Hogan also confirmed that a new State utility company, Irish Water, would be set up in the autumn to oversee the process of installing meters in all domestic dwellings. That would pave the way, he said, for domestic water charges in two years' time based on household usage. The new charges would be the first form of property tax to be introduced, since the then Fianna Fáil government led by Jack Lynch abolished domestic rates in 1977.[16]
EU Agriculture and Rural Development Commissioner
Hogan testifies before the European Parliament in 2019 as nominee for European Commissioner for Trade
On 10 September 2014, Hogan was nominated by Jean-Claude Juncker to be the European Commissioner for Agriculture and Rural Development[17][18] taking office on 1 November. As Commissioner, Hogan stipulated that his priorities would be to "ensuring that rural development spending is well integrated into jobs- and growth-generating investment strategies at national and regional level".[19]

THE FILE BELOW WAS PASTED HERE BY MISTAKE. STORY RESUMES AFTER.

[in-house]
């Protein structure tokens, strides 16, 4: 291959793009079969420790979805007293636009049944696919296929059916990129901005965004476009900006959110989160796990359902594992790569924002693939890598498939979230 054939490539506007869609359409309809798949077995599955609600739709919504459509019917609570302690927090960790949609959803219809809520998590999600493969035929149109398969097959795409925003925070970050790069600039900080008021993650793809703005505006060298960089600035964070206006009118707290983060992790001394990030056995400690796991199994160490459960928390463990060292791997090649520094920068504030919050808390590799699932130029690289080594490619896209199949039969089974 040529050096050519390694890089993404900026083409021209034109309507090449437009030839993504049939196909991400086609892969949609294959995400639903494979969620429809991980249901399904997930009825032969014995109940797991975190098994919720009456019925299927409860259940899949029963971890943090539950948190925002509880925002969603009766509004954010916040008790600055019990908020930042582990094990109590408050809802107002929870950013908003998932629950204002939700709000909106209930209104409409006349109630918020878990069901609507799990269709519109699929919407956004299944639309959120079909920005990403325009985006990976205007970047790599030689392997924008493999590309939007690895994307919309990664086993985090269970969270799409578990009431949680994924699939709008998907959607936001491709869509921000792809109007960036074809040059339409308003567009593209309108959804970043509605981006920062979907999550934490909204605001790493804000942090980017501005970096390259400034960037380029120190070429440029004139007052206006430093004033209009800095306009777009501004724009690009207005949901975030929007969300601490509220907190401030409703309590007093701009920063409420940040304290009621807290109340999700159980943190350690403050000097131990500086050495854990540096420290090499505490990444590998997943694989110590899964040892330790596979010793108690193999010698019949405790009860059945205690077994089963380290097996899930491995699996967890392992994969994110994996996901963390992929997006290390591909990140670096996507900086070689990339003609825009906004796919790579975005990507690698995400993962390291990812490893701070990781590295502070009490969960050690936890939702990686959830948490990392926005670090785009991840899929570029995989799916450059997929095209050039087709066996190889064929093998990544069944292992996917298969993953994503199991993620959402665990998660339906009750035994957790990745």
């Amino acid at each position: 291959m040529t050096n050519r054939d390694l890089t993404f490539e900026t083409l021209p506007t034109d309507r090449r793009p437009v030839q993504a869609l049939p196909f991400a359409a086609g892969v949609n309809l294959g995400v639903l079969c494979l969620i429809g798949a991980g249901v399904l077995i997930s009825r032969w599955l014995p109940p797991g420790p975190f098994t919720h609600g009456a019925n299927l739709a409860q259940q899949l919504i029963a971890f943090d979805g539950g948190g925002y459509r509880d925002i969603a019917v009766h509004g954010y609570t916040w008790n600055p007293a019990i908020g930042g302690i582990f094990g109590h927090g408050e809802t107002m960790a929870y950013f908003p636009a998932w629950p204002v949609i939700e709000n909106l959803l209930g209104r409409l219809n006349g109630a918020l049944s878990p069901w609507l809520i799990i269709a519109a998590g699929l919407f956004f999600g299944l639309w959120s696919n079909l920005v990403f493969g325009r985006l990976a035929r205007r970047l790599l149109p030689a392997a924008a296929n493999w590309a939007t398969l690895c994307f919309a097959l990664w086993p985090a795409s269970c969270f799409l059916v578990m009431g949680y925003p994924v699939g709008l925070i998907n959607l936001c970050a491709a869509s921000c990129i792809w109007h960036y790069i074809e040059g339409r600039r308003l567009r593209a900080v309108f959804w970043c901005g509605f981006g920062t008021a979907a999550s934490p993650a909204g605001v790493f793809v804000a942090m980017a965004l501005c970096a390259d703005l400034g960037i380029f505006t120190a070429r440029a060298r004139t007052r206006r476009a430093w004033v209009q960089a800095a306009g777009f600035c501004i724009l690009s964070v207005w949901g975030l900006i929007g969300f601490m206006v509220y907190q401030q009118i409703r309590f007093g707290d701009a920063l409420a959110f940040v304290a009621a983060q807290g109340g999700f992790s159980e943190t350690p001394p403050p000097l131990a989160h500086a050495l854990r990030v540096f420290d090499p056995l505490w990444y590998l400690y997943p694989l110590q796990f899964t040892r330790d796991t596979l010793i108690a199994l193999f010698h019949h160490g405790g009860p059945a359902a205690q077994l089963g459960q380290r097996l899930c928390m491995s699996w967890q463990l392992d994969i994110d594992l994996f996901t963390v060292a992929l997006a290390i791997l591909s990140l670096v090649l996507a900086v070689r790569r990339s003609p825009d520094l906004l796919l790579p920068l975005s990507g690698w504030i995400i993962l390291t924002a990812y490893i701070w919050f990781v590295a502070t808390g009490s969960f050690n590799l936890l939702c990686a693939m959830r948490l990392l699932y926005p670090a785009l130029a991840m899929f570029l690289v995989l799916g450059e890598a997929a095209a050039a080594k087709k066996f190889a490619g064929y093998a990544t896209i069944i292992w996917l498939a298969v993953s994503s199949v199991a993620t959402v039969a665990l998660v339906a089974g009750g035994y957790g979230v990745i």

Diplomatic Offensive
In 2016, Hogan embarked on a "diplomatic offensive" to build trade relations with non-EU states throughout the world and build new markets for European producers.[20] So far, this has involved trade missions abroad to Mexico and Colombia, with trips to Japan, China and Kazakhstan scheduled for later in the year. Trade delegations of EU agri-businesses have accompanied the Commissioner on these trips to build relationships with third country counterparts.
Mercosur trade deal
In 2019 a free trade deal with Mercosur caused controversy in Ireland, with the farm lobby fearing competition from low-cost South American meat imports. Some of Hogan's Fine Gael colleagues suggested denying his expected reappointment to the incoming commission because of his involvement in the negotiations.[21]
Conclusion of term